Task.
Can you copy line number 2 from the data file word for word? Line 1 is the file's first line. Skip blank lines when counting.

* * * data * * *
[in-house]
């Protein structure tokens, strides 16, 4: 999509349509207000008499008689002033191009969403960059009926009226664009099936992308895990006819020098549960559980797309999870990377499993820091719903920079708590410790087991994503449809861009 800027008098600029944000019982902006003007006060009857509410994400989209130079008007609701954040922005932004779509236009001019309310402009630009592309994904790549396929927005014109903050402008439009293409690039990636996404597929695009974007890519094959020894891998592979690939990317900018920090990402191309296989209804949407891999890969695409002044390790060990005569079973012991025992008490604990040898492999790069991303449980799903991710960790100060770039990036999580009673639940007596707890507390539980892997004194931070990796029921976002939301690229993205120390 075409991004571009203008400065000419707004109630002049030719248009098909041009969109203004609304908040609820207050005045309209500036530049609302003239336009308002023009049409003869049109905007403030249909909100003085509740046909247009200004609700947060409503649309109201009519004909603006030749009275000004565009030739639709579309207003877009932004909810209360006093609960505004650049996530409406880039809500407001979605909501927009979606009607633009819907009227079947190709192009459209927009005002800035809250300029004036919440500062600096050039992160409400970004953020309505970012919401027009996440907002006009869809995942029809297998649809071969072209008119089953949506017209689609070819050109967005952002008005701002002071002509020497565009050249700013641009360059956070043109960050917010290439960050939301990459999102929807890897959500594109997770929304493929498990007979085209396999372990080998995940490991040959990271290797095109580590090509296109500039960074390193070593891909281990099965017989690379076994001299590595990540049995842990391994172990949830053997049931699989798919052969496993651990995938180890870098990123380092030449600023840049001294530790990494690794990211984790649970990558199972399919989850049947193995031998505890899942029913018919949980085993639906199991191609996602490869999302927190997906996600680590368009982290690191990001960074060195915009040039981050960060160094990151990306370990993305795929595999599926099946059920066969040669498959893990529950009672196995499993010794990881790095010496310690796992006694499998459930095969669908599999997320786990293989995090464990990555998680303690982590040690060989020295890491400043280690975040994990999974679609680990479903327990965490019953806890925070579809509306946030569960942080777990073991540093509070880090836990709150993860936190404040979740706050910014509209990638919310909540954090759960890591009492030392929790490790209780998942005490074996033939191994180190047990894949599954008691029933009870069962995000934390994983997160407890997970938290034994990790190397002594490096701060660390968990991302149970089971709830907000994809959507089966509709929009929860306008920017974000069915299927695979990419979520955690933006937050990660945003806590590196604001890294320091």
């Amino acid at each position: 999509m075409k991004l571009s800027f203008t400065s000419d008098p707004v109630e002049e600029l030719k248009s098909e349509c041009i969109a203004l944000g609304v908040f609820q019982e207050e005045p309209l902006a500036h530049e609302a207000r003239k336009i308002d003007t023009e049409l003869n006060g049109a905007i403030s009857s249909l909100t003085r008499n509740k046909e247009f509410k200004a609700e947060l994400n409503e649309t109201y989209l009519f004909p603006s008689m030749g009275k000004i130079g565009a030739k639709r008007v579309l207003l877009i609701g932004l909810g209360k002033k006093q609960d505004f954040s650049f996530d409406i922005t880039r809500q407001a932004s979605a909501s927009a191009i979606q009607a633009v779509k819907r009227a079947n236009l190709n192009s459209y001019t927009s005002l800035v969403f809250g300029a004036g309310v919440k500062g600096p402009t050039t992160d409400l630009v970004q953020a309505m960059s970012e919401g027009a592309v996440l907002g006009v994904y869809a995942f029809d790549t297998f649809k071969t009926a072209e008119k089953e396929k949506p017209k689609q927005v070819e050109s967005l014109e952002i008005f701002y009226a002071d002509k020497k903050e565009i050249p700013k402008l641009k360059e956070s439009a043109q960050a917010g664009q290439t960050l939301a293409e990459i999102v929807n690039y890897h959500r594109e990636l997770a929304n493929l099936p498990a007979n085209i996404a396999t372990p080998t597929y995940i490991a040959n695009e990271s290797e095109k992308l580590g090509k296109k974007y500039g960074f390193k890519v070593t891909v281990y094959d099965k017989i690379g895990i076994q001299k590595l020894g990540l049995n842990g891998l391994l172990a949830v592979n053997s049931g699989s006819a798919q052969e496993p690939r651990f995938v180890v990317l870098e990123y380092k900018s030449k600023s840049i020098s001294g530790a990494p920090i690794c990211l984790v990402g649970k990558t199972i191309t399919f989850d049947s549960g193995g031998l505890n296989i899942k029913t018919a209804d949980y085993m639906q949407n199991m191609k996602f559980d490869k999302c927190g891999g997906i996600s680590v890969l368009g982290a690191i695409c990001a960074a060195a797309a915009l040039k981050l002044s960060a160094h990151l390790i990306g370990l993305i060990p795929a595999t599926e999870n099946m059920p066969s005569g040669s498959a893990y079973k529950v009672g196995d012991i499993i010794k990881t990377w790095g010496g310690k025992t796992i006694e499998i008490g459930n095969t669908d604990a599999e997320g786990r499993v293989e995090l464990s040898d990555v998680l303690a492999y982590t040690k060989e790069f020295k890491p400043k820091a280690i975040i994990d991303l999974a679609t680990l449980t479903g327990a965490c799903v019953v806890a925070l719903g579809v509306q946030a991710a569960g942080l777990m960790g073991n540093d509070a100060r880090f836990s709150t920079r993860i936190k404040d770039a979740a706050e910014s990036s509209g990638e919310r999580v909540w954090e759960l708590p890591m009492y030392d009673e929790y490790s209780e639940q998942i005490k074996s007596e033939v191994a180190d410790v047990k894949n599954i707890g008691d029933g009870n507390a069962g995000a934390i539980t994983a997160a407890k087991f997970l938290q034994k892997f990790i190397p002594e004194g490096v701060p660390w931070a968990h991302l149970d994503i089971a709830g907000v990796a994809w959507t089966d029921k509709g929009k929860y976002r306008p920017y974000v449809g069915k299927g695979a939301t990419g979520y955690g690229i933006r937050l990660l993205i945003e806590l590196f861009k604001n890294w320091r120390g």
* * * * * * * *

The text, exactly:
């Protein structure tokens, strides 16, 4: 999509349509207000008499008689002033191009969403960059009926009226664009099936992308895990006819020098549960559980797309999870990377499993820091719903920079708590410790087991994503449809861009 800027008098600029944000019982902006003007006060009857509410994400989209130079008007609701954040922005932004779509236009001019309310402009630009592309994904790549396929927005014109903050402008439009293409690039990636996404597929695009974007890519094959020894891998592979690939990317900018920090990402191309296989209804949407891999890969695409002044390790060990005569079973012991025992008490604990040898492999790069991303449980799903991710960790100060770039990036999580009673639940007596707890507390539980892997004194931070990796029921976002939301690229993205120390 075409991004571009203008400065000419707004109630002049030719248009098909041009969109203004609304908040609820207050005045309209500036530049609302003239336009308002023009049409003869049109905007403030249909909100003085509740046909247009200004609700947060409503649309109201009519004909603006030749009275000004565009030739639709579309207003877009932004909810209360006093609960505004650049996530409406880039809500407001979605909501927009979606009607633009819907009227079947190709192009459209927009005002800035809250300029004036919440500062600096050039992160409400970004953020309505970012919401027009996440907002006009869809995942029809297998649809071969072209008119089953949506017209689609070819050109967005952002008005701002002071002509020497565009050249700013641009360059956070043109960050917010290439960050939301990459999102929807890897959500594109997770929304493929498990007979085209396999372990080998995940490991040959990271290797095109580590090509296109500039960074390193070593891909281990099965017989690379076994001299590595990540049995842990391994172990949830053997049931699989798919052969496993651990995938180890870098990123380092030449600023840049001294530790990494690794990211984790649970990558199972399919989850049947193995031998505890899942029913018919949980085993639906199991191609996602490869999302927190997906996600680590368009982290690191990001960074060195915009040039981050960060160094990151990306370990993305795929595999599926099946059920066969040669498959893990529950009672196995499993010794990881790095010496310690796992006694499998459930095969669908599999997320786990293989995090464990990555998680303690982590040690060989020295890491400043280690975040994990999974679609680990479903327990965490019953806890925070579809509306946030569960942080777990073991540093509070880090836990709150993860936190404040979740706050910014509209990638919310909540954090759960890591009492030392929790490790209780998942005490074996033939191994180190047990894949599954008691029933009870069962995000934390994983997160407890997970938290034994990790190397002594490096701060660390968990991302149970089971709830907000994809959507089966509709929009929860306008920017974000069915299927695979990419979520955690933006937050990660945003806590590196604001890294320091």